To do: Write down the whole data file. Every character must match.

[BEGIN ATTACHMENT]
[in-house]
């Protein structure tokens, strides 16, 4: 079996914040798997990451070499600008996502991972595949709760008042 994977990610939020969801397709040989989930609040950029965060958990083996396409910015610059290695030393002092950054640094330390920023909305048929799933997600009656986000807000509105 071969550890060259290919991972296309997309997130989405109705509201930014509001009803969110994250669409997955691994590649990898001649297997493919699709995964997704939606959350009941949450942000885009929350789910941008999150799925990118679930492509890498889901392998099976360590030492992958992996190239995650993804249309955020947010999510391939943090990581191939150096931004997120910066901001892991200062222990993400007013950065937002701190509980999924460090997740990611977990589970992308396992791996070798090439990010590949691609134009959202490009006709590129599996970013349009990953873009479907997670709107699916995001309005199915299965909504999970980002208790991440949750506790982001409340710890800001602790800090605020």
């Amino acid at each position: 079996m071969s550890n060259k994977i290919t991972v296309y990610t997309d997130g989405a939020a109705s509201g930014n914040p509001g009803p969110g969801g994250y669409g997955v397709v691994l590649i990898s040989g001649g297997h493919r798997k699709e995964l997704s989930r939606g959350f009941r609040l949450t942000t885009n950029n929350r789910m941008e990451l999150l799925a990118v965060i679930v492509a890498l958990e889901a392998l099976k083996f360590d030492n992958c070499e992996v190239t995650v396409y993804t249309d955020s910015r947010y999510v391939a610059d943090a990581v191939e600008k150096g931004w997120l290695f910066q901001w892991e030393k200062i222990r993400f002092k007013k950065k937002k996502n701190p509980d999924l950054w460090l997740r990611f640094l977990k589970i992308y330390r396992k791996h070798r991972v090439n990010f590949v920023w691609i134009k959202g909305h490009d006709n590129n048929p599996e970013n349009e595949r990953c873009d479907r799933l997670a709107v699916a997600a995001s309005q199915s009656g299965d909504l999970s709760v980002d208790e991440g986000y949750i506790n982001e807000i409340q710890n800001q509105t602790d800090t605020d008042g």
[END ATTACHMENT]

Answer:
[in-house]
């Protein structure tokens, strides 16, 4: 079996914040798997990451070499600008996502991972595949709760008042 994977990610939020969801397709040989989930609040950029965060958990083996396409910015610059290695030393002092950054640094330390920023909305048929799933997600009656986000807000509105 071969550890060259290919991972296309997309997130989405109705509201930014509001009803969110994250669409997955691994590649990898001649297997493919699709995964997704939606959350009941949450942000885009929350789910941008999150799925990118679930492509890498889901392998099976360590030492992958992996190239995650993804249309955020947010999510391939943090990581191939150096931004997120910066901001892991200062222990993400007013950065937002701190509980999924460090997740990611977990589970992308396992791996070798090439990010590949691609134009959202490009006709590129599996970013349009990953873009479907997670709107699916995001309005199915299965909504999970980002208790991440949750506790982001409340710890800001602790800090605020």
């Amino acid at each position: 079996m071969s550890n060259k994977i290919t991972v296309y990610t997309d997130g989405a939020a109705s509201g930014n914040p509001g009803p969110g969801g994250y669409g997955v397709v691994l590649i990898s040989g001649g297997h493919r798997k699709e995964l997704s989930r939606g959350f009941r609040l949450t942000t885009n950029n929350r789910m941008e990451l999150l799925a990118v965060i679930v492509a890498l958990e889901a392998l099976k083996f360590d030492n992958c070499e992996v190239t995650v396409y993804t249309d955020s910015r947010y999510v391939a610059d943090a990581v191939e600008k150096g931004w997120l290695f910066q901001w892991e030393k200062i222990r993400f002092k007013k950065k937002k996502n701190p509980d999924l950054w460090l997740r990611f640094l977990k589970i992308y330390r396992k791996h070798r991972v090439n990010f590949v920023w691609i134009k959202g909305h490009d006709n590129n048929p599996e970013n349009e595949r990953c873009d479907r799933l997670a709107v699916a997600a995001s309005q199915s009656g299965d909504l999970s709760v980002d208790e991440g986000y949750i506790n982001e807000i409340q710890n800001q509105t602790d800090t605020d008042g």